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Creating a Component's Deployment Configuration


In the HelloComponent example described in Base Component Model, we demonstrated how to create a component which comprises a sub-pipeline of modules, connected by endpoints. The method AbstractMifComponent.configure() was used to configure the sub-pipeline's processing modules including all the internal endpoints used by the component. Now, we describe how to provide a default deployment configuration which sets up the external endpoints needed by the component and adds the component to the pipeline. This is done by implementing the method AbstractMifComponent.deploy() which allows the component to be configured using a property file and deployed automatically by MIF. The programmer implementing the component exposes component properties to the pipeline builder by providing standard public setter methods on the component.

Implementing deploy()

When MIF is started with: runMif -c <properties file>, it reads the specified properties file and instantiates all the components listed there using each component's zero-argument constructor, sets the properties listed in a configuration file using standard setter methods on the component and then calls deploy(). The implementation for this method should create and set the external endpoints on your component.

Specifically, the implementation for deploy() should:

  • Create the external endpoints for the component.
  • Configure properties on the external endpoints, if necessary (for example, add transformers).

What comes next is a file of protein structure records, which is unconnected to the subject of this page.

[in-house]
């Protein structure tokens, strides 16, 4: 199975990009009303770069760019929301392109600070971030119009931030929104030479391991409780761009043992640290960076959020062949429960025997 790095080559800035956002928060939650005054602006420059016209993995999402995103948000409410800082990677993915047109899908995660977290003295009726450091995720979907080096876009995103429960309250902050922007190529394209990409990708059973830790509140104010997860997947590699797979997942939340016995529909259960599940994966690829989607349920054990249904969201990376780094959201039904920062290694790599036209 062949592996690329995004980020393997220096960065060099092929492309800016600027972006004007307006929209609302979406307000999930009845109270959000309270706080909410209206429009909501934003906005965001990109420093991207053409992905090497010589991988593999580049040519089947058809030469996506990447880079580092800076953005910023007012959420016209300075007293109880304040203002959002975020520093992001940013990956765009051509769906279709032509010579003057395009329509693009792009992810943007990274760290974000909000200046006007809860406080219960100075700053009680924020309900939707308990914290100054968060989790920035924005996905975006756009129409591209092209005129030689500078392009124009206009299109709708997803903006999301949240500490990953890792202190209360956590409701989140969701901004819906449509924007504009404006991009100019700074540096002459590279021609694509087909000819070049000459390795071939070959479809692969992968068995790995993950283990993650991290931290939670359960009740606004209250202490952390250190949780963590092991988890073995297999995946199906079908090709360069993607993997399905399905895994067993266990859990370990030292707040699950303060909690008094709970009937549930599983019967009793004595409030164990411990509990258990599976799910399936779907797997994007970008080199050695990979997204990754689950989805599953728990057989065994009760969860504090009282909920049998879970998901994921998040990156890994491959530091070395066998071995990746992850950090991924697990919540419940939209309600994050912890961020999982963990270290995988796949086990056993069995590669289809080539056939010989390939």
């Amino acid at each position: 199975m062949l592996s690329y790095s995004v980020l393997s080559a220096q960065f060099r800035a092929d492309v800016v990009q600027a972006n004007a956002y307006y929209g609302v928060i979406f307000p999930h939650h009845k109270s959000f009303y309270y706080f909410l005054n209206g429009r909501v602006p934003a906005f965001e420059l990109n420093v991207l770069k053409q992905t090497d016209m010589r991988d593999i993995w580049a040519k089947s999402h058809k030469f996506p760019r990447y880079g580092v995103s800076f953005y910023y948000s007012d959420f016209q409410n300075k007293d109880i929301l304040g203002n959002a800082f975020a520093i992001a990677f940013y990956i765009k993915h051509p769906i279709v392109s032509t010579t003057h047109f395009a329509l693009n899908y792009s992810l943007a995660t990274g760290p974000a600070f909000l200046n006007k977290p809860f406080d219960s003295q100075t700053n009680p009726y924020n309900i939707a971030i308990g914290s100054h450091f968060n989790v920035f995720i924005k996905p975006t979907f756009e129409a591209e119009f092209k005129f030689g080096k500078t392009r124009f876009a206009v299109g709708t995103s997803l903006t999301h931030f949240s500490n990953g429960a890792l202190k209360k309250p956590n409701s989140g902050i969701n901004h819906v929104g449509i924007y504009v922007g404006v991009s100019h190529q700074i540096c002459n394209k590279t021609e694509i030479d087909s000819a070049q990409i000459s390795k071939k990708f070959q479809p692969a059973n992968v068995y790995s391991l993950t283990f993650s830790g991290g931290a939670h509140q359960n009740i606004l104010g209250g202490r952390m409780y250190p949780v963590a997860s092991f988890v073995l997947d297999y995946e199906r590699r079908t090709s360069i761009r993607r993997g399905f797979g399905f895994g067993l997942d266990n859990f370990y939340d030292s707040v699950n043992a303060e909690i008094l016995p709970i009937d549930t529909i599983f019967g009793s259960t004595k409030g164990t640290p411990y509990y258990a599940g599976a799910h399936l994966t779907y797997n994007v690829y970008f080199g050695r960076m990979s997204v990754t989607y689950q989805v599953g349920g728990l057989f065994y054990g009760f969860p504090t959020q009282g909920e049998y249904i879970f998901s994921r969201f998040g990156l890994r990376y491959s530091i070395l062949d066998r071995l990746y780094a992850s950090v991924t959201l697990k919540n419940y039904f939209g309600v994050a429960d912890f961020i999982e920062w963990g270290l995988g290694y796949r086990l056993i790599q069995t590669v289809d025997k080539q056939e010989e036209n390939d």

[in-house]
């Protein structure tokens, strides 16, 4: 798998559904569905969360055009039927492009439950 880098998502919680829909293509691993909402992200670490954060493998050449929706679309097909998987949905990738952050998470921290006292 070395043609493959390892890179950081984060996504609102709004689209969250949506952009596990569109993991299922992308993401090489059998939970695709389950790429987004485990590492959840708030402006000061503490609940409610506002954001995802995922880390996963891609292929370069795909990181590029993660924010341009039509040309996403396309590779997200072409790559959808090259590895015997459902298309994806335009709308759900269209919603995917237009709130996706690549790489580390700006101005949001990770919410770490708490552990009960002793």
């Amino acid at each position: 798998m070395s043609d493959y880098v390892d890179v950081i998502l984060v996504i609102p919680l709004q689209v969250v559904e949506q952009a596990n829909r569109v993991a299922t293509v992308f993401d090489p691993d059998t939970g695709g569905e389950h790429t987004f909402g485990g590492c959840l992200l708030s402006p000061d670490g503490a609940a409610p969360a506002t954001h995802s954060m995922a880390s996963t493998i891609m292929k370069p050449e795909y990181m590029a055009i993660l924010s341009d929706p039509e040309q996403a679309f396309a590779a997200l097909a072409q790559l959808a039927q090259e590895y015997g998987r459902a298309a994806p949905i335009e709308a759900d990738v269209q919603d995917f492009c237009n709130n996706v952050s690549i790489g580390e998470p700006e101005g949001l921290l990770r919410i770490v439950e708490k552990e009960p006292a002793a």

• Set the external endpoints on the component.
  • Add the component to the MIF pipeline.

Creating the properties file

A MIF properties file consists of two main sections: a global section describing properties for the whole pipeline and sections for each component's properties.

Global properties

In the global property section, an identifier for each component in the pipeline is listed. This tells MIF which components to instantiate and deploy. The list of properties looks like:


So in this pipeline we have two components (component1 and component2). MIF will also look for properties for these components in the properties file. The properties for each component will be prefixed by these strings. For example, properties for component 1 will be listed elsewhere in this file prefixed with “component1.”

Another global property is the URL for the JMS server. Defining a value for this property will create a JMS connector for the pipeline which is available to all components.

A component implementer could also choose to use another JMS server. In this case, the implementer would need to expose an appropriate property and then implement the logic to use that particular JMS server if its property is defined.

Component properties

The only requirement for a component's properties is that it have the special className property. The value for this property is the full class name of the component to add to the pipeline. This property is special in that it is not set on the component, but is used to instantiate the class. For example, component1 must have a property which looks something like:

All of the remaining properties for a component are set on the component object using public setter methods. As mentioned above, a component identified in the properties file by the identifier component1 will have properties prefixed by “component1.”. For example, a JMS topic name may be configured for your component with the key/value pair: